Dirty work at Local 174

$5 mil wrongful-termination suit shows election enmity

Lisette Rodriguez knew something was wrong when, she says, she saw her boss pour Drano on a co-worker’s office plants.

Just down the hall, Joel Appell’s mail went missing. Instead, he says, he began receiving countless magazine subscriptions and other mail-order items he had never asked for.

Things haven’t been right lately at the headquarters of Office & Professional Employees Local 174, which represents 1,800 clerical workers at Universal, Sony, CFI and other Hollywood outfits. This week it began an election filled with division, tales of bizarre behavior and a hefty lawsuit.

Rodriguez, a former secretary and job-referral assistant at the Burbank-based local, was fired in November because, she says, she refused to continue spying on Appell, a political opponent of Christine Page, the local’s president since 1993.

Appell and Page have reluctantly shared the post of business representative at Local 174 for the past two years, but it’s no secret that they don’t get along. Disgusted by the enmity, Appell has removed himself from the election — which ends on June 16 — while Page is running for re-election as biz rep.

In a $5 million wrongful-termination lawsuit filed in Los Angeles Superior Court, Rodriguez accused Page of ordering her to intercept Appell’s mail and faxes, eavesdrop as he spoke on the phone, rifle through his desk, alter the addresses of his supporters so that they would not receive his correspondence, and subscribe to magazines and things like Franklin Mint without his consent.

You got mail

“I was supposed to bombard him with that kind of stuff so that he’d be too busy to be active in the race,” Rodriguez said in a phone interview, referring to the local’s 1996 internal election. “His mail was diverted so that he wouldn’t be aware of goings-on in the union. I’d pick up the mail and hand it to her; she’d open it and read it and if it was something she didn’t want him to see, she’d get rid of it. She was always one step ahead, screwing him up.”

Appell told Daily Variety this week he had “known that there was some effort going on against me,” but couldn’t pin it on anyone until he saw Rodriguez’s lawsuit.

“My life has been hell for three years,” he said. “I’m sick to my stomach over this, and I will not take part in any further activities of Local 174. It’s very painful to me. I always conduct myself as a professional and a gentleman.”

About four years ago, he said, he was “tipped off about not getting my mail.” Then, in ’96, he started getting the books, periodicals and decorative plates. “There were literally hundreds of them,” he said. “It was done to drive me crazy.”

Rodriguez insists she was instructed by Page to treat Appell and his assistant, Petrea White, as “the enemy.” One day, Rodriguez said, she observed Page pouring Drano on three of White’s plants. White confirmed that “someone poured something on them,” but that she flushed the plants repeatedly and saved them.

Reached Thursday, Page emphatically denied damaging the plants or ordering Rodriguez to spy on or harass Appell. “There was never a strategy,” Page said. “Shop talk? Sure. But plotting? Not really.”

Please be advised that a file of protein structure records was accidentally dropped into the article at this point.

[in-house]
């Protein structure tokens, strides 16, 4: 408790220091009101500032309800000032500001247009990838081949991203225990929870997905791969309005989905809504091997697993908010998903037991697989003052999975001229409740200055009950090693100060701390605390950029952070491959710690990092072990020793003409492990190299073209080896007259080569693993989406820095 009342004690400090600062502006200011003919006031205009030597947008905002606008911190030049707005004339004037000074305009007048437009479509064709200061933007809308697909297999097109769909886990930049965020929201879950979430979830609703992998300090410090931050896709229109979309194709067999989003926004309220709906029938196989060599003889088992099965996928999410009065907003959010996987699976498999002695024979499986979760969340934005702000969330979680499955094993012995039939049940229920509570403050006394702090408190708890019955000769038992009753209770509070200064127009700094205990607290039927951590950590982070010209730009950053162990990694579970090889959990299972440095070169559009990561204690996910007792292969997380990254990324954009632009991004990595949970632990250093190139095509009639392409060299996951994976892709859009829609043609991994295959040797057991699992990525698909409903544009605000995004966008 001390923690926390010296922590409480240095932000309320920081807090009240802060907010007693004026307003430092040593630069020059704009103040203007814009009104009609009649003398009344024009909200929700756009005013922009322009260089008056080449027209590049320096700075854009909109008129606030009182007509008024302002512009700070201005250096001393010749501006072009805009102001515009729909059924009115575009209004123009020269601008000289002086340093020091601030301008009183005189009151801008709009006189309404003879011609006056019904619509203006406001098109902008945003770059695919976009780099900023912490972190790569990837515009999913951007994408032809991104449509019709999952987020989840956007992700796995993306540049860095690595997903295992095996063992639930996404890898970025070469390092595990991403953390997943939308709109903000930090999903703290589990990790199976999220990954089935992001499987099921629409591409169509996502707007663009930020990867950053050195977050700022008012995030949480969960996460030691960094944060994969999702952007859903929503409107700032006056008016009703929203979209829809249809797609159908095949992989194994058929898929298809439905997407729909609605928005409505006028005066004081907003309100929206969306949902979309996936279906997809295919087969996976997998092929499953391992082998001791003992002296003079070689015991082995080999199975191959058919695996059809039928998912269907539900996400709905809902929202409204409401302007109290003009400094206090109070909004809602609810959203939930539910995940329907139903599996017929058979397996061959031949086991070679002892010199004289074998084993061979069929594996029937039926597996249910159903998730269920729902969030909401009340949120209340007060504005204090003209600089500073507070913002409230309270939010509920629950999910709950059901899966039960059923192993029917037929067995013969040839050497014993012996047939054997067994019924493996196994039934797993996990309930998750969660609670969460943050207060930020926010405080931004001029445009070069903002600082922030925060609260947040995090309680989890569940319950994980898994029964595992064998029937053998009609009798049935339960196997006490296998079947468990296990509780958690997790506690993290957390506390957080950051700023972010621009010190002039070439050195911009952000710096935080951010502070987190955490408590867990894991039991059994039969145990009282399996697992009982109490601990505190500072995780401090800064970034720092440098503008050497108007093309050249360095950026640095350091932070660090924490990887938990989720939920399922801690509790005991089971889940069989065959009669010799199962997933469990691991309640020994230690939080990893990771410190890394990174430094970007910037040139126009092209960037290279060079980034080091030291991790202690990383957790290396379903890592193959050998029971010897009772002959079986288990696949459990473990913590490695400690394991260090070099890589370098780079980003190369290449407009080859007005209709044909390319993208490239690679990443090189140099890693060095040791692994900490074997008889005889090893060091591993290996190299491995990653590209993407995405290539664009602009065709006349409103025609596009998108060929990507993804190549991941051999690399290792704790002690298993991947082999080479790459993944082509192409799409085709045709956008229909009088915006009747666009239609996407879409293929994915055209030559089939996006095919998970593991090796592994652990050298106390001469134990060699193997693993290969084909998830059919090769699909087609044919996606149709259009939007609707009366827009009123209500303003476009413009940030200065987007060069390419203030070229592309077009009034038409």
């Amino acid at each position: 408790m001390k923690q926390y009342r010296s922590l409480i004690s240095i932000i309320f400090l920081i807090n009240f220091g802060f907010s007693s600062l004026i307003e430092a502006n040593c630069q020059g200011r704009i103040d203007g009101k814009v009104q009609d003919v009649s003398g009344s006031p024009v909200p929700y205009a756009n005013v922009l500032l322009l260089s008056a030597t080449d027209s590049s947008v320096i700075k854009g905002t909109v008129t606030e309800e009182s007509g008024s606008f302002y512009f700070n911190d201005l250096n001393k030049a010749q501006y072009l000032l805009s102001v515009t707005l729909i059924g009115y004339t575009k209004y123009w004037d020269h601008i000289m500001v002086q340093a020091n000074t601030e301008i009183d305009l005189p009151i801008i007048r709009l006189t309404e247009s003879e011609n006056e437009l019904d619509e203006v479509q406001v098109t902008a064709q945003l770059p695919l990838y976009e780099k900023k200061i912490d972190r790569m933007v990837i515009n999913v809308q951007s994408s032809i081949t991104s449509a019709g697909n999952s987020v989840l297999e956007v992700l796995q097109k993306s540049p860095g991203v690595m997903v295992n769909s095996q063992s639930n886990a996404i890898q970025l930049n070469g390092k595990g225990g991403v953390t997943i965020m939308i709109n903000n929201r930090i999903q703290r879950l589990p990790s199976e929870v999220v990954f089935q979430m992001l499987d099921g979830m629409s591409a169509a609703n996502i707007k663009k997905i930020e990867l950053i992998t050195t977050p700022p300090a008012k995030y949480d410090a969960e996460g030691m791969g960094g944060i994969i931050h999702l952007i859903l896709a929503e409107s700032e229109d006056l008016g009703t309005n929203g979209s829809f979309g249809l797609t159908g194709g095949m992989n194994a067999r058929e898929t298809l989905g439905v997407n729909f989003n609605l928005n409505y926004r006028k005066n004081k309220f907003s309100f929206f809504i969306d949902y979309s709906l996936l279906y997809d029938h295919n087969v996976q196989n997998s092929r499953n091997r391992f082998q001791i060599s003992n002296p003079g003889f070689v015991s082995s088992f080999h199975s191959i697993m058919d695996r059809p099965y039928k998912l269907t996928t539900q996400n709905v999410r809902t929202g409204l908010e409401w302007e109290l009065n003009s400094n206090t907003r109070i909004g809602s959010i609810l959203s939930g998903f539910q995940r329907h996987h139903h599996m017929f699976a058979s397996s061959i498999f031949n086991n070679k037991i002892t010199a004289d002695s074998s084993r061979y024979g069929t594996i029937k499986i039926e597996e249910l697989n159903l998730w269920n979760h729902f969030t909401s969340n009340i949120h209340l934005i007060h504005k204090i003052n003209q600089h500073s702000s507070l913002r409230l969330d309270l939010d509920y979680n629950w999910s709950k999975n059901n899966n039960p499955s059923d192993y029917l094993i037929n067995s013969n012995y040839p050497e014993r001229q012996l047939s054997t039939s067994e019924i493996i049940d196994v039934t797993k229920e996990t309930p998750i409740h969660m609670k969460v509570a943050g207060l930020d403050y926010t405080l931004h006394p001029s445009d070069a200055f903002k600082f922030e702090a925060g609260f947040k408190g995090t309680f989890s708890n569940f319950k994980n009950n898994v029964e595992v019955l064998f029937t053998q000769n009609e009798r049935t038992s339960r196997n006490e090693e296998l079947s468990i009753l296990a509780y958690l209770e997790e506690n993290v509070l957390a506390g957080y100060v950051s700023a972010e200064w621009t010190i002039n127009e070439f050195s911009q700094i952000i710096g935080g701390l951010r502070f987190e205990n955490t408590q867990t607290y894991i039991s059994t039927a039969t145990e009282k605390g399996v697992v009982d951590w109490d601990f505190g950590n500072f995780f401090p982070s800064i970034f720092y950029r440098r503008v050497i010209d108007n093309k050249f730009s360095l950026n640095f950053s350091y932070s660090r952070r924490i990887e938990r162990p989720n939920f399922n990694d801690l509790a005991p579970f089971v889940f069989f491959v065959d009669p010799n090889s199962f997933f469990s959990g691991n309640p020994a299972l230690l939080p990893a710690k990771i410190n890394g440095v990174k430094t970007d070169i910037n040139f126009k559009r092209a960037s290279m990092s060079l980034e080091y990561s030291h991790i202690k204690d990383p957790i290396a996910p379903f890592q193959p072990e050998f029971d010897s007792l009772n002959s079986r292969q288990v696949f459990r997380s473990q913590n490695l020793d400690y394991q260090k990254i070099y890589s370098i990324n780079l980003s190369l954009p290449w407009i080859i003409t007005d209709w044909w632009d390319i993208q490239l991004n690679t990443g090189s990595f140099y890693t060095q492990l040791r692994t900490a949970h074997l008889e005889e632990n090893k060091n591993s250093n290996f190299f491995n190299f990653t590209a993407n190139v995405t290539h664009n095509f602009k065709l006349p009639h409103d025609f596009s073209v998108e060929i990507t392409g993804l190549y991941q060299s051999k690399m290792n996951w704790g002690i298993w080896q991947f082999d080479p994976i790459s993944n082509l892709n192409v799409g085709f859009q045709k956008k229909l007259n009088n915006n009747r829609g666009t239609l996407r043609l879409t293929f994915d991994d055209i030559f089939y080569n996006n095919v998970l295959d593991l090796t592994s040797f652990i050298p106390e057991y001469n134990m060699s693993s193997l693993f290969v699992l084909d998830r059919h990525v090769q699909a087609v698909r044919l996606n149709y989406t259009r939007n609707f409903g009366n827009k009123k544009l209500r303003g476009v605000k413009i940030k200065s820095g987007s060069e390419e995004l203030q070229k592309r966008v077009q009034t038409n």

Puppy love

The magazines and books, Page said, could have been Rodriguez’s own idea.

“Lisette had a tendency always to be an active puppy, always at your feet, always trying to do something,” Page said. “It’s not that far a stretch.”

Both Page and the local’s accountant, Lupe Kanyer, who is also a defendant in Rodriguez’s suit, said they had overheard Rodriguez saying she planned to retaliate against an old boyfriend by blitzing him with subscriptions.

Page also accused her former secretary of perennial tardiness, falsifying her time cards and absenteeism. Page said Rodriguez loaded video games into the office computer and signed up for America Online without permission; Rodriguez said Page asked her to hook up the service because the local needed its own Web site.

Page also said that Rodriguez brought a bottle of tequila into the office and played a radio loudly during work hours. Perhaps the strangest accusation against Rodriguez — from both Page and Kanyer, the accountant — is that she once flashed her bare breasts in Kanyer’s office and, on another occasion, grabbed Kanyer’s lower posterior.

“Absolutely not,” Rodriguez said when told of the latter allegations. “I completely deny those lies and wishful thinking on her part,” she added, referring to Kanyer.

The election, which will put in place a 10-member board of officers, is ugly on other fronts, particularly the battle between Page and her challenger for the biz rep job, Daryl Roberts.

Fronting Appell

People on Page’s slate accuse Roberts and four other members of his slate of being a front for Appell.

“Daryl is a ‘stand-in’ candidate for Joel Appell,” reads a flyer put out by the Page camp. “Joel wants a job, but rather than risk humiliating defeat he chose a ‘puppet’ candidate. Look to Daryl to hire Joel Appell as an assistant business agent.”

Quite the contrary, Roberts said in an interview. “Joel’s leaving — he hasn’t even talked to me about anything other than to say good luck.”

Roberts, a royalty accountant at Fox Home Video, said he is running “because this union has been stagnating for six years.” As for Page, he said, “I have no idea where she’s coming from except a position of attack. I wish we could talk about the issues.”

In response, Page said Roberts “doesn’t even know where the phone book is.”

The strife at Local 174 is far from over. “It’s going to get uglier,” Kanyer said.